A character they call Lieutenant Cromwell tries seizing a Ranger rocket (upon being disarmed by him, I’d swear one of the Rangers said Damn You, Lt. Cromwell … at least that’s what it sounded like). This guy’s sonorous line readings are better than any of his opponents, so I wanted him to succeed. He also resembled John Dehner, but turned out to be an actor named David Lewis. I looked up Lewis on imdb and it seems Captain Video was the first credit of a career that lasted many years. Here’s more CV trivia: Ernest Borginine got early work as an interstellar heavy, but I’m not sure any of his episodes exist. Captain Video players often trip over dialogue that would tax a Barrymore. Blow up the nucleus of the comet by bombarding it with atom blasts!, this doable thanks to comet interiors being made up of meteoric masses. Everything by way of excitement is talked about rather than shown. It’s like radio with fuzzy pictures. Trips to Pluto are frequent offscreen events. You really had to use imagination to groove with Captain Video. I’d have preferred my science fiction in comic books, frankly. Were others of the same mind? Only 24 stations countrywide ran Captain Video to a viewership estimated at 3.5 million (gee, isn’t that about what network news is drawing nowadays?). I’m surprised so many fans remember the Captain.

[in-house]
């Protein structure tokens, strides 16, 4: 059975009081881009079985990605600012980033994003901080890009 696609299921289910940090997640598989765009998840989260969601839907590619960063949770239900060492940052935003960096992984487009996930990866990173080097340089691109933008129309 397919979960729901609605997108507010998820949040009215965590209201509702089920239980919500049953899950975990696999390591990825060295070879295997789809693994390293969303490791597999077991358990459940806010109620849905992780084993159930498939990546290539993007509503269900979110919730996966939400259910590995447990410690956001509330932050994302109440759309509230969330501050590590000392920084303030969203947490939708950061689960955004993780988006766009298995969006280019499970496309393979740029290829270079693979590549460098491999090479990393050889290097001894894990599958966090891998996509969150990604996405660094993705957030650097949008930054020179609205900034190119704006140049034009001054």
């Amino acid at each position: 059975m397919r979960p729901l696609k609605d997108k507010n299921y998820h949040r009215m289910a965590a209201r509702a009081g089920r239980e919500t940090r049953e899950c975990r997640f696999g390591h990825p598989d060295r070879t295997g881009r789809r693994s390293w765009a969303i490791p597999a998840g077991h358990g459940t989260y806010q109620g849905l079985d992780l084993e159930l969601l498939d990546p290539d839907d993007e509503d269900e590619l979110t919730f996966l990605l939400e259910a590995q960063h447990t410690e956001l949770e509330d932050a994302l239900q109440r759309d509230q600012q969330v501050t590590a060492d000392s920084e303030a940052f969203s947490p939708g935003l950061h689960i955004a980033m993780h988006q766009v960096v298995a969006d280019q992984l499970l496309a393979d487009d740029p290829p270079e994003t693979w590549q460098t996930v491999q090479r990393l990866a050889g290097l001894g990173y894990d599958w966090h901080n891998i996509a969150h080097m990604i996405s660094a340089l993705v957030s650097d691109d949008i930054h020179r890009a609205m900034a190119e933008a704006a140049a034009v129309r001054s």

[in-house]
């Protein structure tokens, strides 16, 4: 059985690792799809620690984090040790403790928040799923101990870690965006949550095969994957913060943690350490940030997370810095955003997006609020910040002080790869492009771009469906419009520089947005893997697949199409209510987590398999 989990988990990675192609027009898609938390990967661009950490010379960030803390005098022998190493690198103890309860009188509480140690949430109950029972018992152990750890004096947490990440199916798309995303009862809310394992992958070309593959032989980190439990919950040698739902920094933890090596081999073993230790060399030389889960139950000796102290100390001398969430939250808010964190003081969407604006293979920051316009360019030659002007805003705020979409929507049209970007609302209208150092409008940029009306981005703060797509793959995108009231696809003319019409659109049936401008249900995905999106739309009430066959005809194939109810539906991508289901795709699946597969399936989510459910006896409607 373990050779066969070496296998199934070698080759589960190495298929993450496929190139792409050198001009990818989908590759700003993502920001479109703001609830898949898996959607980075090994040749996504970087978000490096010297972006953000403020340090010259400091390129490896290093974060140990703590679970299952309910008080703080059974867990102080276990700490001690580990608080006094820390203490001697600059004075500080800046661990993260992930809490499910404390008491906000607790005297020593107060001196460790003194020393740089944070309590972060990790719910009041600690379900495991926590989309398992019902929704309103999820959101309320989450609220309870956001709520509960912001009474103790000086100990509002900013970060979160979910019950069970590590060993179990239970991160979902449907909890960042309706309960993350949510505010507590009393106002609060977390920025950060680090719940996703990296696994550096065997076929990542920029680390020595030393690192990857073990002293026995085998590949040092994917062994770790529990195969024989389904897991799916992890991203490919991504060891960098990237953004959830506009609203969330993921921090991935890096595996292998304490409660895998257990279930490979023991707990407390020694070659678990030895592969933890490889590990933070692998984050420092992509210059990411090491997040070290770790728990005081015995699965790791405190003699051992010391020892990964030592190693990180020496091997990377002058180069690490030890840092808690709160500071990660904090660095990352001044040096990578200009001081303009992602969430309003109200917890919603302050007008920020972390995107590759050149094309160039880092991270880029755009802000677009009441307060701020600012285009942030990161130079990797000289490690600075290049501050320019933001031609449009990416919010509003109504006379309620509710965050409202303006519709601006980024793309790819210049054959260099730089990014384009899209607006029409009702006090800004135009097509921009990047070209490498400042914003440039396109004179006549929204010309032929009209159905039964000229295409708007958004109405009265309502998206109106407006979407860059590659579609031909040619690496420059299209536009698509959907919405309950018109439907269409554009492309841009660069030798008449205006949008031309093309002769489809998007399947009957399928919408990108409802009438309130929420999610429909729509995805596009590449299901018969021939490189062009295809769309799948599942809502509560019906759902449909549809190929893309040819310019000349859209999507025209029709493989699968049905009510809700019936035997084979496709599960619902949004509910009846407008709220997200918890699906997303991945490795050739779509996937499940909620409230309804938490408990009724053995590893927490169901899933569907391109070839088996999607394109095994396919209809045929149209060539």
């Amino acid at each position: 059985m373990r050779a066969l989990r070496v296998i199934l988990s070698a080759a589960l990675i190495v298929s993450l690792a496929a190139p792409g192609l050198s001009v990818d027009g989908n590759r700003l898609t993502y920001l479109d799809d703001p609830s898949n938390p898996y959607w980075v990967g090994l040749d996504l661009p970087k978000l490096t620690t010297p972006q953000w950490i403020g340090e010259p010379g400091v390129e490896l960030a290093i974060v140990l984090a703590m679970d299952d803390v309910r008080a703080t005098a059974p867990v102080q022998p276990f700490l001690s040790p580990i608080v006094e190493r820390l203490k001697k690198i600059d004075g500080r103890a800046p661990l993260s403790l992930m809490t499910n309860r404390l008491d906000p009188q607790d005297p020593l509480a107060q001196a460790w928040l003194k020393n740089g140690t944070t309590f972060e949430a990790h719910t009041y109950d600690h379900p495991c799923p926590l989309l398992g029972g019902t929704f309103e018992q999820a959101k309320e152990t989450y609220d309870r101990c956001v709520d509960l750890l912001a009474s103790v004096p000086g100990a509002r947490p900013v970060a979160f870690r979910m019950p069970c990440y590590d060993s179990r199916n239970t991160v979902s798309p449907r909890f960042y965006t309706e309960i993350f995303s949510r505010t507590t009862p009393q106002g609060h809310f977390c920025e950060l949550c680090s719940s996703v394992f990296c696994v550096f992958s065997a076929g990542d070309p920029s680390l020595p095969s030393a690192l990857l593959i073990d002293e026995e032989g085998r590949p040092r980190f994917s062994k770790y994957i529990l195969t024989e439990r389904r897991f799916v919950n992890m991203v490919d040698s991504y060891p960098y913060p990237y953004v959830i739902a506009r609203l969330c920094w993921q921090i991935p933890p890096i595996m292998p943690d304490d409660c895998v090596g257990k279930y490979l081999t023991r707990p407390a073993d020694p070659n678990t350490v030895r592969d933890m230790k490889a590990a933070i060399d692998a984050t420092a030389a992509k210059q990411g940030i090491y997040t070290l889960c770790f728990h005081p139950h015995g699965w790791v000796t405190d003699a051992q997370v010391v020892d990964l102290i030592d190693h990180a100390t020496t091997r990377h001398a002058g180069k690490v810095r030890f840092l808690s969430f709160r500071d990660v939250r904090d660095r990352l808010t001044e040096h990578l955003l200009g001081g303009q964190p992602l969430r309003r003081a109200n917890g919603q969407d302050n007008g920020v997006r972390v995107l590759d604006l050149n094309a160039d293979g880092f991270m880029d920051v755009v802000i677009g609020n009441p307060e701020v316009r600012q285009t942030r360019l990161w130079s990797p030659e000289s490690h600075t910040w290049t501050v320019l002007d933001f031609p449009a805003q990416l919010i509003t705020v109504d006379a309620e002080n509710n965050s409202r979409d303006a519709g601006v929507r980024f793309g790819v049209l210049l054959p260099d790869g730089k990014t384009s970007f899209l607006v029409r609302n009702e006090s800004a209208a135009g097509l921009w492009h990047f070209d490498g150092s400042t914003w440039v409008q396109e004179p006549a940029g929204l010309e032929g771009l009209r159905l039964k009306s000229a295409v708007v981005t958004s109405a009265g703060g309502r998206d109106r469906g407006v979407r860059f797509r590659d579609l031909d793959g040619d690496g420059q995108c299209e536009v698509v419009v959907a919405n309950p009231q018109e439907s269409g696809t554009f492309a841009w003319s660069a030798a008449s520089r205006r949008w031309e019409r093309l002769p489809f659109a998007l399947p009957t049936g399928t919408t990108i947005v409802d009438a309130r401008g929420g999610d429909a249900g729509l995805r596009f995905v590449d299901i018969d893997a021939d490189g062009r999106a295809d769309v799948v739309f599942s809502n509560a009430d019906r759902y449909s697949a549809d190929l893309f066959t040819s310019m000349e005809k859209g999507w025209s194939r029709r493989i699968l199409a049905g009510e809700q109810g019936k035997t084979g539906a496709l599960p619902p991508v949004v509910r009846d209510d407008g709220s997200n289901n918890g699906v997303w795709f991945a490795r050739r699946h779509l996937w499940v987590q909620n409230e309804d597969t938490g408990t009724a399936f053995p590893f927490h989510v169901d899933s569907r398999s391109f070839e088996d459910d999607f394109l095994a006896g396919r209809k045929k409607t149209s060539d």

There were two Captain Videos. The first resembled a young Rock Hudson and the second was more John Wayne-ish. That was Al Hodge, a name destined for obscurity once his character departed from airwaves in April 1955. You couldn’t syndicate Captain Video for its going out live or on kinescopes, so there was little to remember him by other than scattered toys and merchandise bearing the name. Hodge accommodated our darker expectations as to what became of discarded TV personalities by finishing (1979) in what’s said to have been a tiny apartment surrounded by Captain Video bric-a-brac. Well, if he’d gone out prosperous, would I have mentioned it at all? Lifelong fans are defensive of integrity they ascribe to Captain Video. Sets we call threadbare are (they say) at least equals of what other primitive series were hanging, and maybe I’d agree given access to more televised stuff from that era. Truth is, no one was doing programs so early on that could stand beside features or TV to come. Is it a wonder Hollywood regarded home viewing with such contempt? Captain Video was for filling its daily thirty minutes with anything that could talk or move, never mind what or where. One device (my favorite) was when the Captain activated his Remote Tele-Carrier to monitor progress his "California Agents" were making. These included Ken Maynard, Johnny Mack Brown, Raymond Hatton … whatever buckaroo might be pillaged from B westerns excerpted in eight or so fragmentary minutes. The CV crew would use these breaks to change sets and load ray guns (which never, ever killed or even injured anyone). It didn’t matter where they dropped the needle on a cowboy show. Such was filler and nothing else. Parts I watched made no sense whatever, with Buster Crabbe’s image so poorly rendered as to be recognizable only by his voice. Still it’s wonderful to experience kid programming this audacious. Maybe Captain Video’s episode ending tribute to America’s educational system was a kind of compensation for mind numbing he propagated during evening hours, along with his assurance that in other countries, the school system is ineffectual. Child viewers might well have wondered how the Captain sized up public education on Pluto.